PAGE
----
The exemption provided by Section 213(g) is not limited to existing property rights, mortgage interests or investment interests in existence on October 1, 2001, but rather applies to an “owner” or “mortgagee” on October 1, 2001 “to the extent of the inconsistency” between the Act and the Treaty. Petitioners qualify as “owners” and “mortgagees.” Petitioners are, therefore, exempt from the requirements of the AFA “to the extent of the inconsistency” between the AFA and the Treaty. As demonstrated above, the “inconsistency” between the AFA and the Treaty is two-fold: (1) The Treaty protects the existing ownership and mortgage interests of Petitioners and the Japanese Bank Lenders in the Vessels and related contract rights, which the AFA would prohibit or restrict; and (2) the Treaty protects future transactions between Alyeska, its Japanese shareholders or the Japanese Bank Lenders and the Vessel Owners, which the AFA would prohibit or restrict, including future loans, preferred mortgages and other financing and contractual arrangements, which Petitioners may deem necessary or appropriate to protect their existing businesses and their existing interests in the Vessels and the Vessel Owners. Thus, Section 213(g) exempts Petitioners from the restrictions and limitations of Sections 202, 203 and 204 of the AFA and MARAD's implementing rules.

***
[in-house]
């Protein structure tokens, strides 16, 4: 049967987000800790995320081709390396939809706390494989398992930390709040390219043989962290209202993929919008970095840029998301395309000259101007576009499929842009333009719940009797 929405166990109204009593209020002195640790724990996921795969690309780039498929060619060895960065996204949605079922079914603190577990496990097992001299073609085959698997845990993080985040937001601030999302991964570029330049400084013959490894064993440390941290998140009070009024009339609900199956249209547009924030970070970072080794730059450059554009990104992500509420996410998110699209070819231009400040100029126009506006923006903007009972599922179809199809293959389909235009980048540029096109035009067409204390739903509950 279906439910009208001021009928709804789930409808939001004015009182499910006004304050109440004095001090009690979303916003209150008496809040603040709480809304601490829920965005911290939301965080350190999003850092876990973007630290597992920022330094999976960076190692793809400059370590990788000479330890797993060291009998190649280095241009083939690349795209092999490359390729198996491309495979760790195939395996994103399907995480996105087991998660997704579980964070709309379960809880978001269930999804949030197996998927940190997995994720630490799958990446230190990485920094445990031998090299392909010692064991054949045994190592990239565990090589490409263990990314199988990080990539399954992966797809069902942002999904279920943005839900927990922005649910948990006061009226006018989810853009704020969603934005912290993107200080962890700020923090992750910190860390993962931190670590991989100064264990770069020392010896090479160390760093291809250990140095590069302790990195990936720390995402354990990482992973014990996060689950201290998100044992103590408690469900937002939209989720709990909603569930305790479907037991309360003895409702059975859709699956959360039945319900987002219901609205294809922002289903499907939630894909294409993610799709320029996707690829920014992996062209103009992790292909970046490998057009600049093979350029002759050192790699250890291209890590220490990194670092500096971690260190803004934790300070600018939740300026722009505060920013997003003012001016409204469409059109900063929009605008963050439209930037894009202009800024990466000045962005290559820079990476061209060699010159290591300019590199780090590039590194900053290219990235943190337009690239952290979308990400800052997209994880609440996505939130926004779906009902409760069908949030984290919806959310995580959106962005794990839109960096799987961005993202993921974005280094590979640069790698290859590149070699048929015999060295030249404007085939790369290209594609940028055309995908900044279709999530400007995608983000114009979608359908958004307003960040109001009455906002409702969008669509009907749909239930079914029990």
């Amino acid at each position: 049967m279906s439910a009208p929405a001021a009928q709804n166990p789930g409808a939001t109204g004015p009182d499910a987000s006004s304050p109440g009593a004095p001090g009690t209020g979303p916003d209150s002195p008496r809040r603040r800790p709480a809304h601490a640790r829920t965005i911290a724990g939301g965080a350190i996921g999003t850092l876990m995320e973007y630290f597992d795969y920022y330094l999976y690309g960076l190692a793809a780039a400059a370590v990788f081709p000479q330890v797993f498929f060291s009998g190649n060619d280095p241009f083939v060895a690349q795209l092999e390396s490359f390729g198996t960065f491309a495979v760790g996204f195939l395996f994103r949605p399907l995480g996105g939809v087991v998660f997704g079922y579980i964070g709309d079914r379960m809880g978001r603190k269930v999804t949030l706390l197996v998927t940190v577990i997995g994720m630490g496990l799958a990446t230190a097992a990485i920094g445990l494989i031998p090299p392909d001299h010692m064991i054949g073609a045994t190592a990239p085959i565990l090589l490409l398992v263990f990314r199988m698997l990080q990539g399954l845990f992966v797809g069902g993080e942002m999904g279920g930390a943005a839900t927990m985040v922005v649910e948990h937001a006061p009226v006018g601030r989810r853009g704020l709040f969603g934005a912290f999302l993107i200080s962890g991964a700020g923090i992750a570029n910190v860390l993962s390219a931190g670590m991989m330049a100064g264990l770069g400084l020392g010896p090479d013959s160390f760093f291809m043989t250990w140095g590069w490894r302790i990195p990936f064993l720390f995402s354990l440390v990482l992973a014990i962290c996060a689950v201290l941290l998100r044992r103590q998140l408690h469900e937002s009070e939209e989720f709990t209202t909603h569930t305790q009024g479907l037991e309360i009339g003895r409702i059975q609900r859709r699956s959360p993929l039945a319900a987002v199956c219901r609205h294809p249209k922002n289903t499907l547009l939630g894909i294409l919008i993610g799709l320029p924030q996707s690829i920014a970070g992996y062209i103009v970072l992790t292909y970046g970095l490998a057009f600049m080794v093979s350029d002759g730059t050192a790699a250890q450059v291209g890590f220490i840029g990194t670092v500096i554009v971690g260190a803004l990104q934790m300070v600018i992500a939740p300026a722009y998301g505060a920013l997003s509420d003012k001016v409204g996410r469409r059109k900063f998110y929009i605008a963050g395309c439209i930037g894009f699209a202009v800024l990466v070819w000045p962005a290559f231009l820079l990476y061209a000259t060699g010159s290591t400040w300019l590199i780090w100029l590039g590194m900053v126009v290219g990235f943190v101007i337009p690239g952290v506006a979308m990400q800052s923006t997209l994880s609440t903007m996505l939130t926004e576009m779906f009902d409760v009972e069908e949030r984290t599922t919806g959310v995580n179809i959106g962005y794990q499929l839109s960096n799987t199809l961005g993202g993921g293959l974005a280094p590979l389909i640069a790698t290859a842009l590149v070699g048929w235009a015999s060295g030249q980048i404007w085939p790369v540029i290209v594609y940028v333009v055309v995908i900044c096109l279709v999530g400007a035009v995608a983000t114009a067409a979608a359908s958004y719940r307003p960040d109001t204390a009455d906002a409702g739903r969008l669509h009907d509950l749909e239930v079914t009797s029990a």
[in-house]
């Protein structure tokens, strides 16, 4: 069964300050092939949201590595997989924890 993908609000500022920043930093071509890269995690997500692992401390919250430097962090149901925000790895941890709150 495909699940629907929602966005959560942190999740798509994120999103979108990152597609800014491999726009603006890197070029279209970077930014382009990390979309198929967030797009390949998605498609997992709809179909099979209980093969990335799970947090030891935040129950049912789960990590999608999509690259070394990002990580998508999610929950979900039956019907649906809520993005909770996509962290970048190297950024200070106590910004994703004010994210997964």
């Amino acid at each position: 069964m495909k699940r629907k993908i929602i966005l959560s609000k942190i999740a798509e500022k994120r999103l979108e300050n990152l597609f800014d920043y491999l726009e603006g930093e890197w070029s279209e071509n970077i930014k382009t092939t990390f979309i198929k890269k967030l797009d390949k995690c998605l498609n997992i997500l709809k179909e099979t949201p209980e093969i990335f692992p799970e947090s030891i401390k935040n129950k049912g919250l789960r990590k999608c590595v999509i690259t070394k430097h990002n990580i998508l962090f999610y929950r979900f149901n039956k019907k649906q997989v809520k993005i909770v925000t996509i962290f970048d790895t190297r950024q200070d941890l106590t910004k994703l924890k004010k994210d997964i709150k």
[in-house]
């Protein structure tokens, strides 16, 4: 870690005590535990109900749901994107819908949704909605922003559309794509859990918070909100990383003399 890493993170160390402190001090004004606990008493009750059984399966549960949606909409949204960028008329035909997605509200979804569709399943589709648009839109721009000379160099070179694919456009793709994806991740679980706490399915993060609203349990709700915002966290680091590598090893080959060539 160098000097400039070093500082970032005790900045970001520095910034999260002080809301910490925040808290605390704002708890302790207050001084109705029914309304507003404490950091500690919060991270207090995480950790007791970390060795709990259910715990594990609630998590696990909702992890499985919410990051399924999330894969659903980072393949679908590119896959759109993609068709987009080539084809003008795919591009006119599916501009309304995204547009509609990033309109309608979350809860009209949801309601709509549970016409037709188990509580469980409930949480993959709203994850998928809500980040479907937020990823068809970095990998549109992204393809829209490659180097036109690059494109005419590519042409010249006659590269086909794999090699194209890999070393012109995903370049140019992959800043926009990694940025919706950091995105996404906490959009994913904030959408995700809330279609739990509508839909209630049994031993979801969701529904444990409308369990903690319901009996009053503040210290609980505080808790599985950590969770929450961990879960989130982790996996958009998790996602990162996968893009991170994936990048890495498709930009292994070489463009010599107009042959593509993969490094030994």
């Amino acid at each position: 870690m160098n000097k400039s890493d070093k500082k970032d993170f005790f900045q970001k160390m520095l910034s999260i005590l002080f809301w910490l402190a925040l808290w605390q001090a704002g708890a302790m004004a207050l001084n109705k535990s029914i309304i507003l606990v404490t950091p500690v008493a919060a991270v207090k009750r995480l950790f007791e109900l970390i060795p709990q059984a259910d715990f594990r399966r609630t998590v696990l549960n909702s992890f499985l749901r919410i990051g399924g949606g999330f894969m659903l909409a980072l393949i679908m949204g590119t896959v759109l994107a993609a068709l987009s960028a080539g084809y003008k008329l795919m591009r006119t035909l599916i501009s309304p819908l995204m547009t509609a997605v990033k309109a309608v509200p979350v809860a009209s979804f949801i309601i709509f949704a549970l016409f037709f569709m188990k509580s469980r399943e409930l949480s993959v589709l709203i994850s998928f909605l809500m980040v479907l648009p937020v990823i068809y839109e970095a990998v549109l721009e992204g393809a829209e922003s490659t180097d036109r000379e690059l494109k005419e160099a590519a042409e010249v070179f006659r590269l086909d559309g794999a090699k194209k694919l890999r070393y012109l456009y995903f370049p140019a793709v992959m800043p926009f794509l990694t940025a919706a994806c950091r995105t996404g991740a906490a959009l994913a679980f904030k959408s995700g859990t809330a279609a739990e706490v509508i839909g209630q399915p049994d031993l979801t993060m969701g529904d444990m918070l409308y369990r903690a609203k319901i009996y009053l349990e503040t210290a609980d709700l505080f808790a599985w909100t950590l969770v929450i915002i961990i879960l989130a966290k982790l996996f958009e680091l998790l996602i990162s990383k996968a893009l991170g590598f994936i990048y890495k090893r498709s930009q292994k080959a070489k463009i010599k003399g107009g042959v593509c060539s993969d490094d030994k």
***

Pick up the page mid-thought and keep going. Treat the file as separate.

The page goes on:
IV. Conclusion

For the reasons stated above, Sections 202, 203 and 204 of the AFA and 46 CFR Part 356 are inconsistent with the U.S.-Japan FCN and therefore may not be applied to Petitioners with: respect to the Vessels or the Vessel Owners.

This concludes the analysis submitted by Petitioner for consideration.